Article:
Gaborone, Botswana — MININGREVIEW.COM — 12 October 2010 – The government of Botswana’s trade account swung into surplus for the first time in 20 months in June as sales of diamonds rose significantly, according to data released by the Central Statistics Office (CSO).
The release said that the trade account had recorded a surplus of US$31 million, with diamond exports up 55% in June to US$401 billion, compared to May.
Total exports were at US$535 million, compared with USD505 billion earlier, generating the first trade surplus since September 2008.
“The steep increase in exports, coupled with the noticeable trade surplus, could be a sign of recovery in exports which were seriously affected by the economic crunch,” the CSO said.
Botswana, the largest diamond producer in the world, was mired in a recession last year as diamonds exports “’ which rake in 70% of its foreign exchange earnings “’ plunged. Officials expect Botswana’s economy to grow by about 4.5% this year, much more conservative than the International Monetary Fund’s estimate of 8.4%.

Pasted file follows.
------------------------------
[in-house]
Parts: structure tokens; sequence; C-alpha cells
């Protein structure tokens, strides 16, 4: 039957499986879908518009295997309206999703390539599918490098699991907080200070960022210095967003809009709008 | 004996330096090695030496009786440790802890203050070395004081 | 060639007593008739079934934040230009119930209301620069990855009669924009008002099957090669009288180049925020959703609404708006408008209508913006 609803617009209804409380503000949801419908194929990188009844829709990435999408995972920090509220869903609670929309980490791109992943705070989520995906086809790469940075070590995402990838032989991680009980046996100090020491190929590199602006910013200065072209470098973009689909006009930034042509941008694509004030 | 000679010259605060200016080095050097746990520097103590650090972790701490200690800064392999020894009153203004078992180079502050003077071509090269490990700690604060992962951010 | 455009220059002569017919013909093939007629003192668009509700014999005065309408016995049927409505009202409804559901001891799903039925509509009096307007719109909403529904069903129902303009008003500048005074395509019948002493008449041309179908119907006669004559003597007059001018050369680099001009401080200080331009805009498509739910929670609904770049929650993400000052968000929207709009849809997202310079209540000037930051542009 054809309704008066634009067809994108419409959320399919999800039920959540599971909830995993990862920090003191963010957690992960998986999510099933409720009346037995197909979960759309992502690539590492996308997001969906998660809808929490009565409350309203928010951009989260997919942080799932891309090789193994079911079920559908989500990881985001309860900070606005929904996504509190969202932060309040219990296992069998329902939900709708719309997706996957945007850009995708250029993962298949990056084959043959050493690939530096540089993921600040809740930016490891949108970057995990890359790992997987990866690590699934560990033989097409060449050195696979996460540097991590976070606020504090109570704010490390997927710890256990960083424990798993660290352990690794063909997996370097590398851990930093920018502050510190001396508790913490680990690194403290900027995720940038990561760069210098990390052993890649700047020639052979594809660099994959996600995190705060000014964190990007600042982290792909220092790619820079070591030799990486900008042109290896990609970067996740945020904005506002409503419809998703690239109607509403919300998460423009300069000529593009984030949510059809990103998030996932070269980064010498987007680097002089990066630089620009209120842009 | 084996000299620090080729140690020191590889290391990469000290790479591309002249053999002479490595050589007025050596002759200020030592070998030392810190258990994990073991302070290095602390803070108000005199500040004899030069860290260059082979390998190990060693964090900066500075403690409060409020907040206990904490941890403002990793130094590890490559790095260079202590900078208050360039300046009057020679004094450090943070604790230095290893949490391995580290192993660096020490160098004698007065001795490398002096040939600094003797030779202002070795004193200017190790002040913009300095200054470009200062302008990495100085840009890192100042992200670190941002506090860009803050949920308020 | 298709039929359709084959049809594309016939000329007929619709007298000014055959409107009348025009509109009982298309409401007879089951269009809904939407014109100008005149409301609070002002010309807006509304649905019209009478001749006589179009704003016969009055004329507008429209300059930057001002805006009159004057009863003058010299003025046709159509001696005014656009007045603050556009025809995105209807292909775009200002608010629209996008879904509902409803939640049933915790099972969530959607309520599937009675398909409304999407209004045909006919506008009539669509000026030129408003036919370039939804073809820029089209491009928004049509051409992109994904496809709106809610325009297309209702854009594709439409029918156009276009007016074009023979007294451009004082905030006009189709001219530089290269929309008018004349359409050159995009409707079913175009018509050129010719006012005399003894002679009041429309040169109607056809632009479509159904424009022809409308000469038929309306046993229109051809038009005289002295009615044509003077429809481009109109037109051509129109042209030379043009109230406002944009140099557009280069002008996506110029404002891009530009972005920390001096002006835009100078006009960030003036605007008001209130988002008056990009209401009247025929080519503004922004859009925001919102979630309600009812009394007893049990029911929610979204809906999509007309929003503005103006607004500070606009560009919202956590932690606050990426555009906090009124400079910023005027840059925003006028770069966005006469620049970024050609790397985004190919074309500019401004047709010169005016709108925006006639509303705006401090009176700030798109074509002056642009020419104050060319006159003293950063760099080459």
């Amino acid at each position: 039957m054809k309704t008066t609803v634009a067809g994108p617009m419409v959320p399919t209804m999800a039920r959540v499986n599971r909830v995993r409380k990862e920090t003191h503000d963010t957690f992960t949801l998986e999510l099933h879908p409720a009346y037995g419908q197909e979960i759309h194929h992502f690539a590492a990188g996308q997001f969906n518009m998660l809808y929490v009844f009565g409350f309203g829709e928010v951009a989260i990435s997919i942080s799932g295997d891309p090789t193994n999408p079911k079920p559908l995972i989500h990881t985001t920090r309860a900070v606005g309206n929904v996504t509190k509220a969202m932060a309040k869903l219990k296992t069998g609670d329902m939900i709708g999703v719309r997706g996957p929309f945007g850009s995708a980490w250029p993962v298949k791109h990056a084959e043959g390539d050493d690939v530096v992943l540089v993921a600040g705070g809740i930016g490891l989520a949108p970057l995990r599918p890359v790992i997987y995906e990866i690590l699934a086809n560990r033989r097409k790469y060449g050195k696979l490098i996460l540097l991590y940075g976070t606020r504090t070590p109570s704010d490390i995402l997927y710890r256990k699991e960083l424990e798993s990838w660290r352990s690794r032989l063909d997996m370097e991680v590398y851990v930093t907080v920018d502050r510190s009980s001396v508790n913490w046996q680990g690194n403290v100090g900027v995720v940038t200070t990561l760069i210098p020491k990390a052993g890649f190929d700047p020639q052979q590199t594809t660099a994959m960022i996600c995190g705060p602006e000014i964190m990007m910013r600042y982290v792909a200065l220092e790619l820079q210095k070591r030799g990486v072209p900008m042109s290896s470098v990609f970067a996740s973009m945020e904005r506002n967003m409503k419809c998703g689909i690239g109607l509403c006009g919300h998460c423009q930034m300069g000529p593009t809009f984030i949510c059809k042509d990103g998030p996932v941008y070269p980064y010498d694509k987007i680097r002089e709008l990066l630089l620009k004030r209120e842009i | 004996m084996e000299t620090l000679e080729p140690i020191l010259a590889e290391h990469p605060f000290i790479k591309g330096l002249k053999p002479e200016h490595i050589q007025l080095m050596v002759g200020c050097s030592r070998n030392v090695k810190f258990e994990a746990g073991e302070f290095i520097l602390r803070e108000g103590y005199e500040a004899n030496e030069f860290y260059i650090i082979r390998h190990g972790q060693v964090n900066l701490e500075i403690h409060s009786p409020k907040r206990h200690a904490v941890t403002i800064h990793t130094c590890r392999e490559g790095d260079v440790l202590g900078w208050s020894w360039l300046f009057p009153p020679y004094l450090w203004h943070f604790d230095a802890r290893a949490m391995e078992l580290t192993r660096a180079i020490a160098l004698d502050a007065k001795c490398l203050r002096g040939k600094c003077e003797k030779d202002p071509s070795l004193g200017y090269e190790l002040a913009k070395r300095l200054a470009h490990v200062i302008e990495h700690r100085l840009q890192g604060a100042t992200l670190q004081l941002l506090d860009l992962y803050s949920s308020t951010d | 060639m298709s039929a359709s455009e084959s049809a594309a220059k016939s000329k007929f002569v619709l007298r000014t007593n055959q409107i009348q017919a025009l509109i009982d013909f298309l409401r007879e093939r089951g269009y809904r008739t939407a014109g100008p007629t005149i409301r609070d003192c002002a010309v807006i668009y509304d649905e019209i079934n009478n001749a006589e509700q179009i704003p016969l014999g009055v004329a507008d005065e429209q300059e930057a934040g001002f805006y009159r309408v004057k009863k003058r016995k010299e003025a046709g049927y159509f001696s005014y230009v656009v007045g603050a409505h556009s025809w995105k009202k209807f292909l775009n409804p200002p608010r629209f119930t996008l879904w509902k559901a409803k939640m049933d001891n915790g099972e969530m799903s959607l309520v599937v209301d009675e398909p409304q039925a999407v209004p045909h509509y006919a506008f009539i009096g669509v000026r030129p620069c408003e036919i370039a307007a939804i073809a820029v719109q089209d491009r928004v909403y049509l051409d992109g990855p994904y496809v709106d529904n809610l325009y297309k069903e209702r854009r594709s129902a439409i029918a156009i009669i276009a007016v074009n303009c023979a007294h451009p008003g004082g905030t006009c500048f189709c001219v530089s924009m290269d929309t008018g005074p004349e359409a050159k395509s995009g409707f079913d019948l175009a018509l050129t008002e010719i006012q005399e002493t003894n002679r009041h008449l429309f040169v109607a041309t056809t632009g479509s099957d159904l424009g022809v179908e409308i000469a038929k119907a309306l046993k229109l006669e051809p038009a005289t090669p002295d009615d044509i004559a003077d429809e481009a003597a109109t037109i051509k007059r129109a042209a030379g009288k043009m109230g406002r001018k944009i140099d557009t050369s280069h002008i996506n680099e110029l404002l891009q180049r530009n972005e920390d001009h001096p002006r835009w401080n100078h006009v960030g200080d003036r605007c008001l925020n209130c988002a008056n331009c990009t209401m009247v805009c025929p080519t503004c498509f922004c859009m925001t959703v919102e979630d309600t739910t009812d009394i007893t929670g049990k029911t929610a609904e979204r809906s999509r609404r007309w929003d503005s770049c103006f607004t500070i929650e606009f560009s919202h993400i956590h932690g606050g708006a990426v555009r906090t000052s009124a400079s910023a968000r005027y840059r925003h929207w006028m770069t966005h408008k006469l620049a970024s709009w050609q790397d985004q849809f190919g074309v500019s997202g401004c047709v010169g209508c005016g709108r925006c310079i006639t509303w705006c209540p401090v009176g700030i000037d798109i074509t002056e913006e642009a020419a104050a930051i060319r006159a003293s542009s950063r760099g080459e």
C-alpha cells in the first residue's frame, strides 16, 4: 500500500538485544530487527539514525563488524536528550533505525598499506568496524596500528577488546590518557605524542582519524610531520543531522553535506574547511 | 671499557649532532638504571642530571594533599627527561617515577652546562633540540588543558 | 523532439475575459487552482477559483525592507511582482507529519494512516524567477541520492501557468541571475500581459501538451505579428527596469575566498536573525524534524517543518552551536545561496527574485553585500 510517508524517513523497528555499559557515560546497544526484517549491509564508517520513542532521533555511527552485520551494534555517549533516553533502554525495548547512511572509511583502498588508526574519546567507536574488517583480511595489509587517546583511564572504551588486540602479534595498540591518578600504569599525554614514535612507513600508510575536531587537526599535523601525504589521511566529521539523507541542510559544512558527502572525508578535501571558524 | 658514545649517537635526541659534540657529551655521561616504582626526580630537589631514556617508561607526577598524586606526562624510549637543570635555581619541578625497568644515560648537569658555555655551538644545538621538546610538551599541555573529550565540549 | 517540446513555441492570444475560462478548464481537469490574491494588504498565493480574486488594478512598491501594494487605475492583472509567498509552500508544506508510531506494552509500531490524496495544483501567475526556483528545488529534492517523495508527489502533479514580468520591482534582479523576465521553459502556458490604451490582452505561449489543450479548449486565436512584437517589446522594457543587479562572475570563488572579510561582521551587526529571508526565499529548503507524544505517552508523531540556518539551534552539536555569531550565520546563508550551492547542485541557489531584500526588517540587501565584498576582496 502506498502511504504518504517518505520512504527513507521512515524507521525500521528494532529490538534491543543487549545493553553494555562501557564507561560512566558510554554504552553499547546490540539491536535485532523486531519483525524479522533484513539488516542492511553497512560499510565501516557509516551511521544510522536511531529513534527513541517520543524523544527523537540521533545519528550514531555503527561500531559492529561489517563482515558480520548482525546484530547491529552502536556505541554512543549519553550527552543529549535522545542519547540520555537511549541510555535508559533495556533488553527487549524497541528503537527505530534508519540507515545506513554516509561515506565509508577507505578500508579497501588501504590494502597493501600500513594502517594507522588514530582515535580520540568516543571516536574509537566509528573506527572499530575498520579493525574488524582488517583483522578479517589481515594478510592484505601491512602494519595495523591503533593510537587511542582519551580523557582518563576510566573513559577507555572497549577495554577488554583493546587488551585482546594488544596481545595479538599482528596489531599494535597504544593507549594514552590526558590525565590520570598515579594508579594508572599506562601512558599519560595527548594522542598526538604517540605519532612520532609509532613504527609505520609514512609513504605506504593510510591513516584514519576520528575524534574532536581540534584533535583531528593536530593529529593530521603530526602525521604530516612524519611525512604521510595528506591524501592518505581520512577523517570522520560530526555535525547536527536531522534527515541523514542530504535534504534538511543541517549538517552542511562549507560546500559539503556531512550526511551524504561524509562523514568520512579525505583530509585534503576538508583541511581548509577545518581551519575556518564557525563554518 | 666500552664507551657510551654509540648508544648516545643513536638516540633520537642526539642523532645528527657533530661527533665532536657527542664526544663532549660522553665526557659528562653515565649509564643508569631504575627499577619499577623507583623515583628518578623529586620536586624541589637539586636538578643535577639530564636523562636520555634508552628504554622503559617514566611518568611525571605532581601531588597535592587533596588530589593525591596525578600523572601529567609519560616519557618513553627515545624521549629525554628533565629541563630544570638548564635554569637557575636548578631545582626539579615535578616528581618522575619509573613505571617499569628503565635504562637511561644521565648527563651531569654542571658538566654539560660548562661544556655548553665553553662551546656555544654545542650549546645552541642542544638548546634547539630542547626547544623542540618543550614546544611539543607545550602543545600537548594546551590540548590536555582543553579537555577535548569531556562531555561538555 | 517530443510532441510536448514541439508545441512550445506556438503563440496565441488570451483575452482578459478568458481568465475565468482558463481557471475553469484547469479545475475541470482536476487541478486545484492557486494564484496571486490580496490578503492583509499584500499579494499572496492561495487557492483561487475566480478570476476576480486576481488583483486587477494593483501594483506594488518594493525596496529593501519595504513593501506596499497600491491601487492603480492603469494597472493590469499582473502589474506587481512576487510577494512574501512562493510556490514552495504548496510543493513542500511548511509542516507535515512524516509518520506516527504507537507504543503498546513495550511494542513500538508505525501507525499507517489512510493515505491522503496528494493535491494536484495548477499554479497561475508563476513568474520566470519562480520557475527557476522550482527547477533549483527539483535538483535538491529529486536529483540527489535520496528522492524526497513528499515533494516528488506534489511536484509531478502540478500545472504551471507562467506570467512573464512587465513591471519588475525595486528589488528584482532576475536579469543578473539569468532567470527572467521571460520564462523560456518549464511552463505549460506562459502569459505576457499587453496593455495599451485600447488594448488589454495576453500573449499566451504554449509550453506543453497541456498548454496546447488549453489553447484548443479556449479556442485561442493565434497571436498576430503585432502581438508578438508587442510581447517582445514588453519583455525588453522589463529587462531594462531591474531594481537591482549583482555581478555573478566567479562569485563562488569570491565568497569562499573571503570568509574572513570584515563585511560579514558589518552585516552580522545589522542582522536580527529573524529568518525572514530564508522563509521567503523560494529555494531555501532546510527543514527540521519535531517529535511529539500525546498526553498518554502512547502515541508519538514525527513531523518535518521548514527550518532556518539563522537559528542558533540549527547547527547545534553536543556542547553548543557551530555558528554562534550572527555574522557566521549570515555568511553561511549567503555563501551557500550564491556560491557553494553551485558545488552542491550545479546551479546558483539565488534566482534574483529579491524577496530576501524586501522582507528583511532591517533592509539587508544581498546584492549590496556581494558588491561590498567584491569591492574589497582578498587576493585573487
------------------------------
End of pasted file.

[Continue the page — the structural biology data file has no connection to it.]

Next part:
Debswana “’ the joint mining company partnership between the government and the De Beers group “’ scaled down production from 33 million carats in 2008 to 17 million carats in 2009 as demand for luxury goods plummeted.
The company, which, recently embarked on a long-term US$3.4 billion expansion of its flagship Jwaneng mine, has increased its production target to 23 million carats, from an initial estimate of 20 million carats for this year.